I heard Carol Barnier speak at a homeschool convention a few years
ago and loved her. She is a great speaker, and I figured I would
love her new book, The Big WHAT NOW Book of Learning Styles:
A Fresh and Demystifying Approach. She did not disappoint
me. This was an enjoyable read. In fact, it was quite humorous
at times. Some days when you are homeschooling or working with
children, a little humor is needed.
Carol points out that many children are visual learners, and it
works well for them since most information at school is presented
this way. But what about the children who don't fit into that mold?
She answers this question and gives some wonderful ideas. She explains
the best way to find out how your child learns and how to have
fun while doing it. She takes the stress out of wondering if you
are using the right learning techniques with your child. Some of
the ideas aren't anything new but just a reminder of great ideas
you may have forgotten or needed to motivation to try.
There is a brief introduction that explains learning styles. Too
many books spend way too much time explaining and don't give enough
ideas. The concept behind this book is to provide lots of ideas
to use in your classroom or homeschool today. The ideas are divided
into eight areas: spelling, writing, reading, math, history, geography,
science, and any subject. There is a symbol that represents each
of these areas in the right corner of the right page for easy reference.
Within each of those areas, there are tactile, visual, and auditory
symbols at the beginning of each activity explanation to help you
locate the correct activity for a specific learning style quickly.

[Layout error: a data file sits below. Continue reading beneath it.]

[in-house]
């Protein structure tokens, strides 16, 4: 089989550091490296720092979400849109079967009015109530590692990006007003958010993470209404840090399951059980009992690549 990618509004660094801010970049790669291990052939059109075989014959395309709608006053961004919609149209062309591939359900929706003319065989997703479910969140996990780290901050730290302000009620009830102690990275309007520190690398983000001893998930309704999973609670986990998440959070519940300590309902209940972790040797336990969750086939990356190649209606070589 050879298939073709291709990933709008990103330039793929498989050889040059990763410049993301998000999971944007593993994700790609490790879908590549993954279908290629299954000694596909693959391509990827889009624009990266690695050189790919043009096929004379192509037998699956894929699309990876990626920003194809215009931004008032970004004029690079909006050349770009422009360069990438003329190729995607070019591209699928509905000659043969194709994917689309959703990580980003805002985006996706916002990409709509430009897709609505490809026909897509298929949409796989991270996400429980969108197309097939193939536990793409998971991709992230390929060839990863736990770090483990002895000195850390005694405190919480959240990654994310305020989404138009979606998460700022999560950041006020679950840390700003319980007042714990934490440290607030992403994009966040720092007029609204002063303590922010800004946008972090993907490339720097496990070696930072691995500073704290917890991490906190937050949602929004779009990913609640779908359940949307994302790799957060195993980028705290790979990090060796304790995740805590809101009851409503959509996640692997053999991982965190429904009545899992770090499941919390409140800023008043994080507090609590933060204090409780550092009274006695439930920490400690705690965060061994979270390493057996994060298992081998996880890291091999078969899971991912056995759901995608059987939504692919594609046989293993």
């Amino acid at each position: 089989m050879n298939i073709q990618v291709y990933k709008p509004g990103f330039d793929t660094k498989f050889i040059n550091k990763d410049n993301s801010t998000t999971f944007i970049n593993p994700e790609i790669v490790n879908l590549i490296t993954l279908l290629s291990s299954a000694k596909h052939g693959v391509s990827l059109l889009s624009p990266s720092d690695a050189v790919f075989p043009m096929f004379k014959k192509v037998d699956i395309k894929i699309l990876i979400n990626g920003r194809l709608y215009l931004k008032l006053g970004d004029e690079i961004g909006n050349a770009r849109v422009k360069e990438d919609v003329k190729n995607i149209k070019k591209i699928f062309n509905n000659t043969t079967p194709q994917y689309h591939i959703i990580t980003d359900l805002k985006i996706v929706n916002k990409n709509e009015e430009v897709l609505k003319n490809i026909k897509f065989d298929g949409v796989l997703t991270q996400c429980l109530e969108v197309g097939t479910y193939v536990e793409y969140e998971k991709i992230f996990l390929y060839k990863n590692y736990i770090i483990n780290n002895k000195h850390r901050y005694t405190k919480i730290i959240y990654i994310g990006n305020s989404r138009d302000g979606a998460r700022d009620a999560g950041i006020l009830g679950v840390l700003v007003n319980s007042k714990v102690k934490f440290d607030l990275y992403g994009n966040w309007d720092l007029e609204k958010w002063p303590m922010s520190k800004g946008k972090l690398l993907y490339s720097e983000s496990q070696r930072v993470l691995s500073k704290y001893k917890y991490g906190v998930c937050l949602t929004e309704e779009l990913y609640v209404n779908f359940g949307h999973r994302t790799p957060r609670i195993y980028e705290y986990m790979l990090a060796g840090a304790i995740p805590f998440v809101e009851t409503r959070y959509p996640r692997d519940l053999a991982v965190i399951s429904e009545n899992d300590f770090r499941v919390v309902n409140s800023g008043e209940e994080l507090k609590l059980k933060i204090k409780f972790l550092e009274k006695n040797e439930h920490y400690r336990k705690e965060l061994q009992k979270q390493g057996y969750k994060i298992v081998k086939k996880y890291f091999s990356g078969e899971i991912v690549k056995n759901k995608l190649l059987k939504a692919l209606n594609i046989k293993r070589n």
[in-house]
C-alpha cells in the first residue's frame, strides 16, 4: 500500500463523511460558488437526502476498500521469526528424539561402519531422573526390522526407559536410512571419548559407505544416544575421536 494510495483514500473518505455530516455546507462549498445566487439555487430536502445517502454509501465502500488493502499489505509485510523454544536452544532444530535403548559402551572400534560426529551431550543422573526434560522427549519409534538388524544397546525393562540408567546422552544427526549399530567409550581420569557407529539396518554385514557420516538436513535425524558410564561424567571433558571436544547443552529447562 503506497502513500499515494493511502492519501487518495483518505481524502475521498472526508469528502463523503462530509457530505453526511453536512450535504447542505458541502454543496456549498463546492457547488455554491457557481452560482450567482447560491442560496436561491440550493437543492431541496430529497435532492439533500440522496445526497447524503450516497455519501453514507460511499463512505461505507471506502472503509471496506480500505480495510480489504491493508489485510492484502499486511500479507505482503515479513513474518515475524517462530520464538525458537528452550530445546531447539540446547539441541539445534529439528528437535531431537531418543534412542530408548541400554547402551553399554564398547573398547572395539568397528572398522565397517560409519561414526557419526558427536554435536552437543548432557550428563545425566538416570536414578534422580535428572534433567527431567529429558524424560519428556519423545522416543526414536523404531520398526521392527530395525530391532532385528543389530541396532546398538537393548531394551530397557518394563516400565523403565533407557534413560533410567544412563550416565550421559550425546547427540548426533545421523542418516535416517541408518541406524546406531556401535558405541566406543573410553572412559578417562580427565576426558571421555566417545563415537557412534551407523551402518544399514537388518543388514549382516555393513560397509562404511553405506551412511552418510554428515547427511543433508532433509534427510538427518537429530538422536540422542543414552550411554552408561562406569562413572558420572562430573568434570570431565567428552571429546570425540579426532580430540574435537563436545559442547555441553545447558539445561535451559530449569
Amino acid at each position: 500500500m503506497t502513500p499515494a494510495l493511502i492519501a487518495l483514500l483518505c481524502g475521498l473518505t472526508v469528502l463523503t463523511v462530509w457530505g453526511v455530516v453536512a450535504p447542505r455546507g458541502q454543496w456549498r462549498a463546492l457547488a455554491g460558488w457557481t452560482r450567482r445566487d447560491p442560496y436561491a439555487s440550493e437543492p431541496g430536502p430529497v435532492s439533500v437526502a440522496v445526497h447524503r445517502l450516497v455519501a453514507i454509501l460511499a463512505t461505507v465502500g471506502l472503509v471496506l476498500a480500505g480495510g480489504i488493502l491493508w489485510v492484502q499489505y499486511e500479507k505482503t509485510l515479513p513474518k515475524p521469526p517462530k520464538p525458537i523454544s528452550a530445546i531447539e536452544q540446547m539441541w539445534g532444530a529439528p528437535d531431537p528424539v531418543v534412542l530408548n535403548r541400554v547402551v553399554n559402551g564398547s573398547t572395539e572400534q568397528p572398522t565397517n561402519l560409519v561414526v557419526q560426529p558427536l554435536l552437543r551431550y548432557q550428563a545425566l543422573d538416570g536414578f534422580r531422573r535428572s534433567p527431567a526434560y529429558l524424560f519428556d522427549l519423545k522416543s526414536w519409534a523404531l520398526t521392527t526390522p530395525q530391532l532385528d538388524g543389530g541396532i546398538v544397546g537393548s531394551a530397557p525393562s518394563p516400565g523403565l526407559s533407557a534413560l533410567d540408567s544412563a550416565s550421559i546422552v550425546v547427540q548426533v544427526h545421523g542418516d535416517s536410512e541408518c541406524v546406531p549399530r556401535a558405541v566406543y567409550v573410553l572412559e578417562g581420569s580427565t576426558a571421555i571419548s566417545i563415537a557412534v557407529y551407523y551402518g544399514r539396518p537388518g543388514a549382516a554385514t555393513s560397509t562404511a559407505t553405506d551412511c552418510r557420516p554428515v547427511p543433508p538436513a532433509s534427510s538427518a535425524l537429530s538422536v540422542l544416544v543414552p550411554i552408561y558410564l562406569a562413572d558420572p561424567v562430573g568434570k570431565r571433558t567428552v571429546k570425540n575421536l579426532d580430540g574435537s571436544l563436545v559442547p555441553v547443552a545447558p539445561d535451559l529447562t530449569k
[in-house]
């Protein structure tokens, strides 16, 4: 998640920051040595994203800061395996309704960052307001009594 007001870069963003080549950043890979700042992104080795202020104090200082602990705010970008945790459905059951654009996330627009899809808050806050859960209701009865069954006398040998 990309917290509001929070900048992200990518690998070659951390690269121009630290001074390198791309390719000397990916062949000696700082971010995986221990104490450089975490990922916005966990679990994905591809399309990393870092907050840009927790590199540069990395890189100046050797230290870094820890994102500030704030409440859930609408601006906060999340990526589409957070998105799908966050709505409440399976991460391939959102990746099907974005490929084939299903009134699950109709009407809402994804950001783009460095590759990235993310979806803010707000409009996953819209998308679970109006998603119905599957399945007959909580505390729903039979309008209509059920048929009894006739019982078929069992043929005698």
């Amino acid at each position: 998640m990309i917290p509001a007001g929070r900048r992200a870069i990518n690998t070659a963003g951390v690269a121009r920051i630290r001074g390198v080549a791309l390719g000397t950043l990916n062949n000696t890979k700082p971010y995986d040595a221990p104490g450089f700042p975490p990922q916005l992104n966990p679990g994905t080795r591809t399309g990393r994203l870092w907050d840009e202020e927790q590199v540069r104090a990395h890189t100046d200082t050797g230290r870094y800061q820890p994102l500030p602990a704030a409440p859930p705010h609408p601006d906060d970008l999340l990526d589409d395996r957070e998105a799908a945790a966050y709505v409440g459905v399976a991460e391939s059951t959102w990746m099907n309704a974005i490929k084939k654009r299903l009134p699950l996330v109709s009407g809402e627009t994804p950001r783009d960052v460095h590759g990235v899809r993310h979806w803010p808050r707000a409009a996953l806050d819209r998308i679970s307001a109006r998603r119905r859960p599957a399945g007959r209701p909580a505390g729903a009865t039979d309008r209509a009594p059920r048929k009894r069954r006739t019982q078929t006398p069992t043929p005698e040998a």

Websites are included occasionally where applicable. There are
bonus materials included in some of the subject areas. These may
be simple activities or full-blown unit studies. One of Carol's
most successful tools is the "Ditty," which is rhythmical language
used to help memorize important information in a fun way. At the
end of every chapter, there are Ditties you can use with your children.
I personally love these, and many children benefit from them. It's
great having some at your fingertips that are already made up and
ready to use.
Carol gets right to the point, which I like. She gives plenty
of activities to try with your child. She also has a section at
the end of the book that describes things your children wish you
knew about how they learn. This was a great wake-up call for me
and has opened my eyes about how I perceive learning compared to
how my son actually processes information. If you desire to teach
your child in a way that will benefit him the most and will create
an enjoyable learning environment, this book is a must read.